Two Months Since Gas Cut, Kyrgyz Losing Patience with Gazprom
Gazprom was supposed to end Kyrgyzstan’s gas shortages and contract disputes with its neighbors. Instead, since the Russian energy giant took control of Kyrgyzstan’s bankrupt gas company almost two months ago, the country has faced one of its worst gas crises in memory.
The immediate cause of the shortage is Uzbekistan. The Uzbek state gas supplier, Uztransgaz, closed the taps on April 14, leaving an estimated 60,000 households in southern Kyrgyzstan without gas. Kyrgyz leaders are now proposing solutions that are likely to get Uzbekistan’s attention, but could prove risky.
The problem appears to have started on a technicality: Shortly before Kyrgyzgaz handed control of its debt-ridden gas network to Gazprom, its supply contract with Uzbekistan ran out. Uztransgaz agreed to add two more weeks, to April 15, but who were they supposed to negotiate with? The now-defunct Kyrgyzgaz? Gazprom? Gazprom’s new local subsidiary Kyrgyzgazprom?
That question lingers, but after almost two months it sounds like the Uzbeks are not keen to talk.
Deputy Prime Minister Valery Dil says he has tried multiple times to reach his Uzbek counterparts, yet they ignore him. Prime Minister Djoomart Otorbaev has also complained he can't get anyone in Tashkent to take his calls.
Why exactly Uzbekistan has cut off the gas is not clear, but the impasse has prompted all sorts of questions: Is Uzbekistan trying to get something from Russia or from Kyrgyzstan? Did Russia play a part in the shutoff in order to get some concession from Kyrgyzstan? Is a “third party” involved? Is Uzbekistan, which has crippling gas shortages of its own, selling the gas to the region's big spender, China? (For what it’s worth, Gazprom has not said anything publicly about the shutoff. But curiously, two weeks after the cut began, it posted a press release entitled, “Gazprom strengthens energy security in Kyrgyzstan.”)
Many believe Uzbekistan is concerned about Russia’s growing influence in Central Asia. Recently this influence has taken the shape of an economic and political alliance, the Eurasian Economic Union (EEU), which Kyrgyzstan plans to join next year. Certainly this wouldn’t be the first time Uzbekistan has turned off the gas to pressure neighbors. Uzbekistan altogether stopped supplying gas to Tajikistan at the beginning of 2013 amid mounting tensions over Tajikistan’s plans to build a giant hydropower dam upstream. And last week Uzbek President Islam Karimov was quoted as saying that he thought the EEU was a bad idea.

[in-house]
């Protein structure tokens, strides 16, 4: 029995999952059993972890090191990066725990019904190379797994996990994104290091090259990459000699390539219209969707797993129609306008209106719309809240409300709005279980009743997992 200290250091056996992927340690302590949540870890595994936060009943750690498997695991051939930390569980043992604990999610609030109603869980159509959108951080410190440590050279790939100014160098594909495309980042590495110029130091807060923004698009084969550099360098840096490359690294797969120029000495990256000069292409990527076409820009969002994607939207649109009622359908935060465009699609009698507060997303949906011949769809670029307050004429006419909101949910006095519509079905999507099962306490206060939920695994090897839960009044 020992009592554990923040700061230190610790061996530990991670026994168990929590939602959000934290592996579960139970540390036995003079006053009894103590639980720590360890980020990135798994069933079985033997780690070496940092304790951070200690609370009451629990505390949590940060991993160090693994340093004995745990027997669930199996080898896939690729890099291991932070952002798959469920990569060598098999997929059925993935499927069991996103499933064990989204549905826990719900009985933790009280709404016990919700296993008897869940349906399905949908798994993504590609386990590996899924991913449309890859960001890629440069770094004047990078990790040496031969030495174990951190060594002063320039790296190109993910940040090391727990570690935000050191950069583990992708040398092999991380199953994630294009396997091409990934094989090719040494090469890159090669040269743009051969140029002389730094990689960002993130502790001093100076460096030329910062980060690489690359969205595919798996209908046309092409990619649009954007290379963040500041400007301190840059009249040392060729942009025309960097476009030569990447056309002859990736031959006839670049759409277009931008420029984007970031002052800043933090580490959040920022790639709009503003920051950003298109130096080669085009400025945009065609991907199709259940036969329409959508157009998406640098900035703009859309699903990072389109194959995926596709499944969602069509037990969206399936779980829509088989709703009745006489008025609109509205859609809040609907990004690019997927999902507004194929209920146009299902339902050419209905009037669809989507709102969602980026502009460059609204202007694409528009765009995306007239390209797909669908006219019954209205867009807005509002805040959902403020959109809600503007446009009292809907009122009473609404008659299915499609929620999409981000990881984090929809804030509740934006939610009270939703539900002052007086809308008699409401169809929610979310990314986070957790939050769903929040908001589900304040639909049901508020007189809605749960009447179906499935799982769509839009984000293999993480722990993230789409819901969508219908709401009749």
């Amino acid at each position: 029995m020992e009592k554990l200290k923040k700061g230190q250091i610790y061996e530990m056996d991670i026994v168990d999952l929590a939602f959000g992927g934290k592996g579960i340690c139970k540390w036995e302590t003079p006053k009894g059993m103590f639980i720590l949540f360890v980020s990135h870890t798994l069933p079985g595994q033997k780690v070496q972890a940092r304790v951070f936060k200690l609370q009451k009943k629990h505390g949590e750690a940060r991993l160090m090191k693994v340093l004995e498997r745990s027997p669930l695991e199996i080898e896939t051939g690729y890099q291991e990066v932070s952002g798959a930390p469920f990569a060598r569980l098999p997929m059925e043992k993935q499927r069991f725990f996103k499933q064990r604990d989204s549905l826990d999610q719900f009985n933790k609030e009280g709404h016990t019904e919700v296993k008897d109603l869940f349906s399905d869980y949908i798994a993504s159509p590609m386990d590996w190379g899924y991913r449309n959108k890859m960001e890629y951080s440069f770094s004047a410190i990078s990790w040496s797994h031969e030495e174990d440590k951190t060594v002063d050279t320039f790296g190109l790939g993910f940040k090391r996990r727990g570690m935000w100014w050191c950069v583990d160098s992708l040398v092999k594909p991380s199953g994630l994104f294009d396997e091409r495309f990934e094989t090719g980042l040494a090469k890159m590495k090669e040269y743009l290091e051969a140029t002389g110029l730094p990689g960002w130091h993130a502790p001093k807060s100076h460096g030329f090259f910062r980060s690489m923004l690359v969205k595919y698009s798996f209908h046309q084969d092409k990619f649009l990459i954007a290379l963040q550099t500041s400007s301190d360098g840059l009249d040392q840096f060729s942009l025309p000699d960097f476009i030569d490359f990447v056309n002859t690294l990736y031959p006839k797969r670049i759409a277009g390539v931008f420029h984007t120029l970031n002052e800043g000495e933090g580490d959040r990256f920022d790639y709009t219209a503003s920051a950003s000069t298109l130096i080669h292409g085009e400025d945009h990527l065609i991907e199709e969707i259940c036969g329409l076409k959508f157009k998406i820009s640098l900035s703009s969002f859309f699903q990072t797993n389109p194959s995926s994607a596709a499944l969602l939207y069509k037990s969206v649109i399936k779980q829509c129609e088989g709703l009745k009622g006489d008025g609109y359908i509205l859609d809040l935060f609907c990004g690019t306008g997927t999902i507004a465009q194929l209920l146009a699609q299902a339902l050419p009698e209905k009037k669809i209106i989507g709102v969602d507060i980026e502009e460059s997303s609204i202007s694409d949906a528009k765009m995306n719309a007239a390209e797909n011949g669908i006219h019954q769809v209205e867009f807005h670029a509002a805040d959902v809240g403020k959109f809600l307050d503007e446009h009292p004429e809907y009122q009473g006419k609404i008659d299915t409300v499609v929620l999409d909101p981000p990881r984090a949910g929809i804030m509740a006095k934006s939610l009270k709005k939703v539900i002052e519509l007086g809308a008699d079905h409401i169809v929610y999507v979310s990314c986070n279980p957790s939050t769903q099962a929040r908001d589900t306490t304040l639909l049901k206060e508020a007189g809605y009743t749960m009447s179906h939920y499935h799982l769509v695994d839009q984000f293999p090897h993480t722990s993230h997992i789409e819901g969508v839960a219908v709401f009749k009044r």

Meanwhile, Kyrgyz leaders are making suggestions certain to get the Uzbeks’ attention. Last week, Kyrgyzgazprom chairman Turgunbek Kulmurzayev suggested shutting off gas to Uzbekistan’s exclave of Sokh, an area of approximately 30,000 Uzbek citizens entirely surrounded by Kyrgyz territory in the flammable Ferghana Valley, Knews reported.
A lawmaker has proposed blocking the flow of water to downstream Uzbekistan, which would especially hurt now during the summer growing season. Indeed, Fergana News reported on June 9, Kyrgyz officials are also looking into repairing part of a canal that controls flows into Uzbekistan. They stress the repairs are not to punish their neighbor, but the timing is suspect.
President Almazbek Atambayev has called for patience, insisting that Gazprom will come through and that the conflict will make Kyrgyzstan stronger. “I think it’s necessary to be patient, for a month or two or three. The issue will be resolved,” he said on June 6, adding that at least northern Kyrgyzstan is not affected.
Atambayev sounded dismissive. "Solving fundamental problems takes a little patience for one’s country. And there’s no need for self-sacrifice. Food, for example, can be cooked not on a gas stove, but on a hotplate. Is this such a tragedy? We need to strive for complete independence, including in terms of gas. If Uzbekistan digs in its heels, then we’ll all pitch in and lay a pipeline from the north to the south, but there will be gas no matter what,” Kyrgyzstan’s state news agency quoted Atambayev as saying. “This is the path to independence. The real path to complete independence is sprinkled with prickles.”
The deal to sell Kyrgyzgaz to Gazprom, ratified by parliament in December, met strong disapproval among civil society activists and legislators worried the arrangement was surrendering some measure of sovereignty. This ongoing shortage has only confirmed those fears.
Security officials appear to be taking any sign of frustration seriously. In Bishkek on June 9 police detained at least six activists who staged a brief flash mob protesting the gas crisis and the sale to Gazprom. Seeking to draw attention to the shortage, the activists were trying to deliver giftwrapped packets of livestock dung – traditionally used for heating and cooking – to government leaders including Atambayev, Kloop.kg reported.
David Trilling is Eurasianet’s managing editor.
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